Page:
High cost of doing business
While the technology infrastructure is all in place in South Africa, the cost of wireless bandwidth/data bundles, is still very prohibitive compared to that of other countries. South Africa’s mobile networks are out pricing the telepresence market. It prohibits the market from being economically competitive. That said, in certain niche industries we have seen that companies are more than prepared to absorb the cost because of the productivity savings they incur.

One of the areas in which telepresence vendors are innovating is in compressing data to get more information on a finite amount of bandwidth. Polycom, for one, has been able to reduce the collaboration bandwidth by half. Even with service providers expanding their network offerings, this kind of traffic reduction will be crucial as data use continues to grow exponentially.

Looking to the future of telepresence, devices such as tablets will be part of the wider mix of products and components in the telepresence network. Tablets will potentially have a role in communicating to each other, but it will be a blended experience, being able to use a tablet while at a remote location and interfacing with colleagues using a room-based system.

 

Security on multiple devices requires holistic approach

By admin, 29 kwietnia, 2013, No Comment

By Fred Mitchell, Security Business Unit Manager at Drive Control Corporation (DCC)

Today most company employees use multiple devices to access business critical information within and outside of the organisation. Computers, laptops, tablets and smartphones have truly revolutionised the way we work. While this has sped up the pace of business, many small to medium enterprises (SMEs) often don’t understand the security threats associated with bracing the wide variety of access ‘end points’.

Online crime syndicates have a vast amount of experience and research their targets very carefully through information that is publicly available, as well as through social engineering strategies. Smaller companies often think that because of their size and scope their organisation will never be targeted. However, it is often the unsuspecting employee that unknowingly paves the way for a security compromise from within the organisation.

The problem is compounded by the fact that companies now have multiple copies of data residing on various computing devices within and outside the company walls. The same file can exist multiple times on a network and while the information may be secure on the company server, it could have been negligently copied elsewhere on an unprotected device that could lead to an information breach.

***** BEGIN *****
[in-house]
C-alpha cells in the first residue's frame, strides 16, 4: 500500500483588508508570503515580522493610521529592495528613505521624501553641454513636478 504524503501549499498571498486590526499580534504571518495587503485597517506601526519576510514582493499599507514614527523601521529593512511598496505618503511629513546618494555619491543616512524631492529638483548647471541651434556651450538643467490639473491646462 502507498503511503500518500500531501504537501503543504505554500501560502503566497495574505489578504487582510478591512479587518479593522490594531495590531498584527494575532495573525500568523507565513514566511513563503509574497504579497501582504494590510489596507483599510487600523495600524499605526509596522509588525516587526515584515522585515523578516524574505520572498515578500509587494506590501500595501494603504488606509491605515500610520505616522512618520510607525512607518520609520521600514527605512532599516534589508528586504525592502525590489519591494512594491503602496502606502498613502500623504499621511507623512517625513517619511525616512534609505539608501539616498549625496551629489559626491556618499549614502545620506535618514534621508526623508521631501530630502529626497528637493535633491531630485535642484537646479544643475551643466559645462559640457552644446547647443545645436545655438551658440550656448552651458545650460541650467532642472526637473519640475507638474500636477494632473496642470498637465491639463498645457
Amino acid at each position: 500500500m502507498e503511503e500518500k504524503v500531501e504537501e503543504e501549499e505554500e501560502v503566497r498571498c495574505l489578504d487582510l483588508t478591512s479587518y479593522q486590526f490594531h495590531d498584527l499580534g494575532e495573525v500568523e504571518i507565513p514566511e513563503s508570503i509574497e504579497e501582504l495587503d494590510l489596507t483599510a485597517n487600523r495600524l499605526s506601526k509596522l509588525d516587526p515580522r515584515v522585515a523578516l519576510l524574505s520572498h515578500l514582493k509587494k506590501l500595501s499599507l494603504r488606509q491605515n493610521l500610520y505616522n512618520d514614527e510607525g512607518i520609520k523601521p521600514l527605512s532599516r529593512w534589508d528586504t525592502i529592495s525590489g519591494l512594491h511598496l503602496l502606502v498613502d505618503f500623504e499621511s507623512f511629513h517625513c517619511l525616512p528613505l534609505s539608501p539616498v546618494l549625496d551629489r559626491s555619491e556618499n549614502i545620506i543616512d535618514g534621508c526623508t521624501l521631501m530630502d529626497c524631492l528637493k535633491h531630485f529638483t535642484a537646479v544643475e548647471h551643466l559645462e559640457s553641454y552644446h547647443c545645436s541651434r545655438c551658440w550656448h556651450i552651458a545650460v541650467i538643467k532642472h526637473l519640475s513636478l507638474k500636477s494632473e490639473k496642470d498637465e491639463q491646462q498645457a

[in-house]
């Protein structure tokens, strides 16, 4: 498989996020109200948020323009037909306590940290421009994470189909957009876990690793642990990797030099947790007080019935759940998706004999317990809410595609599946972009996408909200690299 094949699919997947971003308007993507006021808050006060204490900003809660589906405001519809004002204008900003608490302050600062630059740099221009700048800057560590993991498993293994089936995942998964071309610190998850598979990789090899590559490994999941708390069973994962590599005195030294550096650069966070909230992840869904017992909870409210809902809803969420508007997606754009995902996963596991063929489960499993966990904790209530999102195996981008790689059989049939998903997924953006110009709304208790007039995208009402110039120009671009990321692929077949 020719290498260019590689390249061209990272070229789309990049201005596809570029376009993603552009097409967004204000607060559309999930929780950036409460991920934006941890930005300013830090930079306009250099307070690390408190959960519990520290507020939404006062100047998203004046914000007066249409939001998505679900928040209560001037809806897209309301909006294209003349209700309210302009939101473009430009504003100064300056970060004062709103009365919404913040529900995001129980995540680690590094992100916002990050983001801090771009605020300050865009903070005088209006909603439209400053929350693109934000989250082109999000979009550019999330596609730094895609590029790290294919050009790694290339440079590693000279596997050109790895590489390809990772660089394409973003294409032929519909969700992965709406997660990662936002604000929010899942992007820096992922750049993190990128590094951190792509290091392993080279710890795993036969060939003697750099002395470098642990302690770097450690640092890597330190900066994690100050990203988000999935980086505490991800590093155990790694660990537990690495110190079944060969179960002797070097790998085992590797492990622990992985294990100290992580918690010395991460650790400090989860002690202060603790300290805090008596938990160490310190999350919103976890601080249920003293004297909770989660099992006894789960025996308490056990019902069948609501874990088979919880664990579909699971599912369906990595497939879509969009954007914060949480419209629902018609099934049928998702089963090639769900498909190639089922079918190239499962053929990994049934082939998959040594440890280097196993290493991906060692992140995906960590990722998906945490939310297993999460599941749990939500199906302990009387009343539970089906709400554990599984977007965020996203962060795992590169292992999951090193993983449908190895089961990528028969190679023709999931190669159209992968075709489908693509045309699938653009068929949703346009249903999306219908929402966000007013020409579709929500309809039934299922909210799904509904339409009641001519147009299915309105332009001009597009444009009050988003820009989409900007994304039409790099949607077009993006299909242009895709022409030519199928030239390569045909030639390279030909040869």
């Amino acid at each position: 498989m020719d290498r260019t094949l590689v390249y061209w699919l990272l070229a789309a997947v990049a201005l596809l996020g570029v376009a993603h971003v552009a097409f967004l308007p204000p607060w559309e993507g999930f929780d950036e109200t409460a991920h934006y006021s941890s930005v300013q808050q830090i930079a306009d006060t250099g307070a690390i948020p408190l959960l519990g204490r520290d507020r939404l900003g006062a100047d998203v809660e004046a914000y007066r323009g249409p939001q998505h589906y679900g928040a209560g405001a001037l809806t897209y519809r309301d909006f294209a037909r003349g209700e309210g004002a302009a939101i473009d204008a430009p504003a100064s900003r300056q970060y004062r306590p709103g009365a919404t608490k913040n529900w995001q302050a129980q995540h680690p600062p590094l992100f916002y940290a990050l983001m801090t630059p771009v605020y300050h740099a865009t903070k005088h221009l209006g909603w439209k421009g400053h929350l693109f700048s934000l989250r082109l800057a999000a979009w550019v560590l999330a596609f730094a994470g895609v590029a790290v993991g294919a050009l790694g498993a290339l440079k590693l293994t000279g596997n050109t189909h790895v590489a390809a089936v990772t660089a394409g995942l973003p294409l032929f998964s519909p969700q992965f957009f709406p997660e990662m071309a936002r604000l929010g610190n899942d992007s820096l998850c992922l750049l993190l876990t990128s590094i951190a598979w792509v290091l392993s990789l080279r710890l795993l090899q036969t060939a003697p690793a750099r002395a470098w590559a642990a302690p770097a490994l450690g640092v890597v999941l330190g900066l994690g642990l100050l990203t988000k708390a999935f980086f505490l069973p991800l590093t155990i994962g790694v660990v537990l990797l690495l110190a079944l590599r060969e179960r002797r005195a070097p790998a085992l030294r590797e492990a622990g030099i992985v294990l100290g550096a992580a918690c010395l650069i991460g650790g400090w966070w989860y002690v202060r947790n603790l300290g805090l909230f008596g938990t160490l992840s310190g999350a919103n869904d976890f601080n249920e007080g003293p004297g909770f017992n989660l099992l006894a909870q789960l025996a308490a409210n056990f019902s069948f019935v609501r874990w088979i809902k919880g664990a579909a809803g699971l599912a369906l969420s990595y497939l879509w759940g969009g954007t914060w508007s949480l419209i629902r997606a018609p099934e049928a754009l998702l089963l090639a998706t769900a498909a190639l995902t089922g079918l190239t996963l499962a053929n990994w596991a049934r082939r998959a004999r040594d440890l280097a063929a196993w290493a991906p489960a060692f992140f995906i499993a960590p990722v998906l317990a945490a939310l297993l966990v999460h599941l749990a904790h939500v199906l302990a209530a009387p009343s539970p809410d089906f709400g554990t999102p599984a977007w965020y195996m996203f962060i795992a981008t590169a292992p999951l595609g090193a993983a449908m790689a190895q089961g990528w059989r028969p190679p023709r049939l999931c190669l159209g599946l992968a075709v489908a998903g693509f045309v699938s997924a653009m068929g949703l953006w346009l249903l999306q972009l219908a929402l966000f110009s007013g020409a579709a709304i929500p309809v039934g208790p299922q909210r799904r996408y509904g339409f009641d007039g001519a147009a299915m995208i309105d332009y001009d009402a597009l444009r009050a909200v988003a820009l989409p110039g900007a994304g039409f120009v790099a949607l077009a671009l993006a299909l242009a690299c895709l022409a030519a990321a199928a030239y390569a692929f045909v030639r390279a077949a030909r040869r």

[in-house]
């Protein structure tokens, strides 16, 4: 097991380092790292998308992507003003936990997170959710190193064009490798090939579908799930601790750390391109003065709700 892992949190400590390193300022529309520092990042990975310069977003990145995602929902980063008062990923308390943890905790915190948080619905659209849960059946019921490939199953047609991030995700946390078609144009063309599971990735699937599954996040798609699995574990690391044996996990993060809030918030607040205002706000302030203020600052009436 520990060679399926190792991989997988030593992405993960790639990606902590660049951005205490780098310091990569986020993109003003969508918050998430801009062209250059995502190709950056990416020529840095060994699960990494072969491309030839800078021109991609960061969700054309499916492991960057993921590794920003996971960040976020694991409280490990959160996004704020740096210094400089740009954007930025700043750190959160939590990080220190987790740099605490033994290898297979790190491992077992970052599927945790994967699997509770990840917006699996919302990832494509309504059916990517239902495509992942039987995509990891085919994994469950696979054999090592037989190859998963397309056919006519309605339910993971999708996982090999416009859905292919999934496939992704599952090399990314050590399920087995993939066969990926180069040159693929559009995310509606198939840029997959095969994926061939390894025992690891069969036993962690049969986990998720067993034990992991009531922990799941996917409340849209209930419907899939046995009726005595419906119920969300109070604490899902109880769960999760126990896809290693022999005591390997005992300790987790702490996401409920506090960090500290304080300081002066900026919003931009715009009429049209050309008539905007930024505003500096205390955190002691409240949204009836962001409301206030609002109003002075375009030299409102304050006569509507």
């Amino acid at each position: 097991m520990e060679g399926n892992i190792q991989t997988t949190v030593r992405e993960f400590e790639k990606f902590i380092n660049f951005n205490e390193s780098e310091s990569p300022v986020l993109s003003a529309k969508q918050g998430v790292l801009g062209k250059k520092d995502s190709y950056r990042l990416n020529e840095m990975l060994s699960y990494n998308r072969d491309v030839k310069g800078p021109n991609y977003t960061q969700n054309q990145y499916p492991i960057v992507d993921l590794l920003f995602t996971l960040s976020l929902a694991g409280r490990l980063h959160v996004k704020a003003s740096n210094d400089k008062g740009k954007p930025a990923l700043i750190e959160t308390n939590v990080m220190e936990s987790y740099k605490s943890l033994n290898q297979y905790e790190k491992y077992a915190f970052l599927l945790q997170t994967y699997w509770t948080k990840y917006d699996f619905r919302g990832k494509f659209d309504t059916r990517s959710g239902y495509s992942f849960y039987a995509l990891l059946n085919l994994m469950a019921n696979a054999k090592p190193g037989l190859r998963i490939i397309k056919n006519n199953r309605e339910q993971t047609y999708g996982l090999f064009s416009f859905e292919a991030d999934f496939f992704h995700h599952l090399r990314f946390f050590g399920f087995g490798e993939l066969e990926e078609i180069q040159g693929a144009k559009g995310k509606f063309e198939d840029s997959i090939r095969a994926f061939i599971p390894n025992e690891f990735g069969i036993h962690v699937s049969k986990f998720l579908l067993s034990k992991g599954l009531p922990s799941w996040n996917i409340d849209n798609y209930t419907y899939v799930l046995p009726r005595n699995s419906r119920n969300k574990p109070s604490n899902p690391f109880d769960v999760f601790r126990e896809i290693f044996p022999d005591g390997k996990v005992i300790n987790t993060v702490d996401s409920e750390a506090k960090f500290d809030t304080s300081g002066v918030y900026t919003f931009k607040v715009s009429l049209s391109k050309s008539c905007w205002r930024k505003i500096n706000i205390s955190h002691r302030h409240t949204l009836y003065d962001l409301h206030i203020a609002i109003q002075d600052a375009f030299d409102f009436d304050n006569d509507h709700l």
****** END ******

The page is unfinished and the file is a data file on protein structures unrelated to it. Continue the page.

Organisations can therefore no longer rely solely on traditional firewall, antivirus and antispyware solutions as a security strategy for their enterprise information. Companies need to take a holistic approach to enterprise security that effectively protects their organisation from threats at all levels, ranging from servers, laptops, desktops, mobile devices and storage devices that can have access to information on the network.

This requires multiple, overlapping, and mutually supportive “policy-based” defensive systems to guard against single-point failures in any specific technology or protection methodology. The problem that many companies face is that deploying these security products individually on each device is not only time-consuming, but it also increases IT complexity and costs.

Organisations then need to provide management, training, and support for a variety of different endpoint security solutions. Also, differing technologies can often work against one another or impede system performance due to high resource consumption. Organisations now need to take a structured approach to enterprise security, implementing a comprehensive solution that not only protects from threats on all levels, but also provides interoperability, seamless implementation, and centralised management.

The consolidation of one’s security strategy into a single unified security architecture has many benefits. It enables operational efficiencies such as a single communication method and content delivery across all of the users and devices within the organisation. Policy and service configuration can be performed centrally at a single point on the client or at the management server which allows only certain information to be accessed by identified employees, and automated security updates to all users on the network provide protection from the latest known and unknown threats.